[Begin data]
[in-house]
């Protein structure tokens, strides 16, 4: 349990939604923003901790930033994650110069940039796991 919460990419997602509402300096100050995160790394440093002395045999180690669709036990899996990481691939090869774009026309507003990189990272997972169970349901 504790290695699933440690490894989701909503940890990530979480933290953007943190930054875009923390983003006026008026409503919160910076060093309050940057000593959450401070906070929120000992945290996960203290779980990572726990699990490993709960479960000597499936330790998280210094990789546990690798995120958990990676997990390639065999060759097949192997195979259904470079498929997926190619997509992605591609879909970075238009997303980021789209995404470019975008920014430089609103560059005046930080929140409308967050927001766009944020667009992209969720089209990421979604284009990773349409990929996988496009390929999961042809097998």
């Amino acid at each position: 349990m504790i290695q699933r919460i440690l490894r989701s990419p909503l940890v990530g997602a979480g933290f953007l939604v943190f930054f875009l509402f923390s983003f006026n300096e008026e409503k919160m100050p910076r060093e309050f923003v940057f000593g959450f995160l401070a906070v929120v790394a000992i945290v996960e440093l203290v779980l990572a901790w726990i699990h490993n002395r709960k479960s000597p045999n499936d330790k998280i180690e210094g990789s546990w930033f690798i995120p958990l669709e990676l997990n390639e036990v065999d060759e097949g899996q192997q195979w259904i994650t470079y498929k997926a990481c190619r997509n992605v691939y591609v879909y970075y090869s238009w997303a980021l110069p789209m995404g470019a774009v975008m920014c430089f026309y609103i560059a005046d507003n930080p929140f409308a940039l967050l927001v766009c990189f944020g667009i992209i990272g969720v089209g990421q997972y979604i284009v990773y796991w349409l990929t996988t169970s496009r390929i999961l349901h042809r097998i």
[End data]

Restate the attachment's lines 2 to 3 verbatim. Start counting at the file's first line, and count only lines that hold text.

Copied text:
């Protein structure tokens, strides 16, 4: 349990939604923003901790930033994650110069940039796991 919460990419997602509402300096100050995160790394440093002395045999180690669709036990899996990481691939090869774009026309507003990189990272997972169970349901 504790290695699933440690490894989701909503940890990530979480933290953007943190930054875009923390983003006026008026409503919160910076060093309050940057000593959450401070906070929120000992945290996960203290779980990572726990699990490993709960479960000597499936330790998280210094990789546990690798995120958990990676997990390639065999060759097949192997195979259904470079498929997926190619997509992605591609879909970075238009997303980021789209995404470019975008920014430089609103560059005046930080929140409308967050927001766009944020667009992209969720089209990421979604284009990773349409990929996988496009390929999961042809097998």
């Amino acid at each position: 349990m504790i290695q699933r919460i440690l490894r989701s990419p909503l940890v990530g997602a979480g933290f953007l939604v943190f930054f875009l509402f923390s983003f006026n300096e008026e409503k919160m100050p910076r060093e309050f923003v940057f000593g959450f995160l401070a906070v929120v790394a000992i945290v996960e440093l203290v779980l990572a901790w726990i699990h490993n002395r709960k479960s000597p045999n499936d330790k998280i180690e210094g990789s546990w930033f690798i995120p958990l669709e990676l997990n390639e036990v065999d060759e097949g899996q192997q195979w259904i994650t470079y498929k997926a990481c190619r997509n992605v691939y591609v879909y970075y090869s238009w997303a980021l110069p789209m995404g470019a774009v975008m920014c430089f026309y609103i560059a005046d507003n930080p929140f409308a940039l967050l927001v766009c990189f944020g667009i992209i990272g969720v089209g990421q997972y979604i284009v990773y796991w349409l990929t996988t169970s496009r390929i999961l349901h042809r097998i």